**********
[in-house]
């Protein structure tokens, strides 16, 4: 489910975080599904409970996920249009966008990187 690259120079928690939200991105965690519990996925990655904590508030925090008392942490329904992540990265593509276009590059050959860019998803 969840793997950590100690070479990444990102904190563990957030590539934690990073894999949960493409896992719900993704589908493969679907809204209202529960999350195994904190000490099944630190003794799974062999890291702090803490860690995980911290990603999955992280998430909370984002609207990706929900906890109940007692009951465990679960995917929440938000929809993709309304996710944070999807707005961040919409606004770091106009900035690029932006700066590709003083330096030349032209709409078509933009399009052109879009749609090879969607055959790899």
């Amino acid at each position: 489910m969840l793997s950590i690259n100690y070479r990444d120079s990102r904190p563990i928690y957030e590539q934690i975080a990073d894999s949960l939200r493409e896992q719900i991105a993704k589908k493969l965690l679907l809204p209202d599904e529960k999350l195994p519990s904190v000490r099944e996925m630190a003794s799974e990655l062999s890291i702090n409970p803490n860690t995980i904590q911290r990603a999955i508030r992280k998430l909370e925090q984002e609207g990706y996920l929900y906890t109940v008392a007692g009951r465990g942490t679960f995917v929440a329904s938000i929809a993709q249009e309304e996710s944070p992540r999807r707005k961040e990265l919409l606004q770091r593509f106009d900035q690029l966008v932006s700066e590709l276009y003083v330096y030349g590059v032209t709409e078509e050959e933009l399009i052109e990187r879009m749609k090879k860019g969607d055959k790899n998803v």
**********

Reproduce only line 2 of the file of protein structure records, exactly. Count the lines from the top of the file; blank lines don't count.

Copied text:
């Protein structure tokens, strides 16, 4: 489910975080599904409970996920249009966008990187 690259120079928690939200991105965690519990996925990655904590508030925090008392942490329904992540990265593509276009590059050959860019998803 969840793997950590100690070479990444990102904190563990957030590539934690990073894999949960493409896992719900993704589908493969679907809204209202529960999350195994904190000490099944630190003794799974062999890291702090803490860690995980911290990603999955992280998430909370984002609207990706929900906890109940007692009951465990679960995917929440938000929809993709309304996710944070999807707005961040919409606004770091106009900035690029932006700066590709003083330096030349032209709409078509933009399009052109879009749609090879969607055959790899």